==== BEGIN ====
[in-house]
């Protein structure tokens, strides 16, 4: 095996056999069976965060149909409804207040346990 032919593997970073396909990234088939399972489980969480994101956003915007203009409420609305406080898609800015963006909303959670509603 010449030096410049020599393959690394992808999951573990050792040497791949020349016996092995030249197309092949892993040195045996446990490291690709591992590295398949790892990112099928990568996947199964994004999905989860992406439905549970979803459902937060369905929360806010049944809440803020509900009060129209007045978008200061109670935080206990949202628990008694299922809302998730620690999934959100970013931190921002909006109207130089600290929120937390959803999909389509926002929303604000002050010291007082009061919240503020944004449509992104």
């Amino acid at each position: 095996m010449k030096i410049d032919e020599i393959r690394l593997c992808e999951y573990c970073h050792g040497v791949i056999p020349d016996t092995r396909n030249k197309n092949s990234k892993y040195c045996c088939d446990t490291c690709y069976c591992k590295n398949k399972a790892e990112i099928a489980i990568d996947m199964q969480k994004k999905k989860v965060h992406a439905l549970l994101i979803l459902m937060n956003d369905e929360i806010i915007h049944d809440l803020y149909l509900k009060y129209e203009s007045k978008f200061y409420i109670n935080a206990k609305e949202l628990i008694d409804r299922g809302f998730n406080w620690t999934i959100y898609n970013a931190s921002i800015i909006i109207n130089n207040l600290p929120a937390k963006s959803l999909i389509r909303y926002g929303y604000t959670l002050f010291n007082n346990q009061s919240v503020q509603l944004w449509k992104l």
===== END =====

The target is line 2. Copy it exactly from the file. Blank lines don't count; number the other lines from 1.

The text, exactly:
């Protein structure tokens, strides 16, 4: 095996056999069976965060149909409804207040346990 032919593997970073396909990234088939399972489980969480994101956003915007203009409420609305406080898609800015963006909303959670509603 010449030096410049020599393959690394992808999951573990050792040497791949020349016996092995030249197309092949892993040195045996446990490291690709591992590295398949790892990112099928990568996947199964994004999905989860992406439905549970979803459902937060369905929360806010049944809440803020509900009060129209007045978008200061109670935080206990949202628990008694299922809302998730620690999934959100970013931190921002909006109207130089600290929120937390959803999909389509926002929303604000002050010291007082009061919240503020944004449509992104």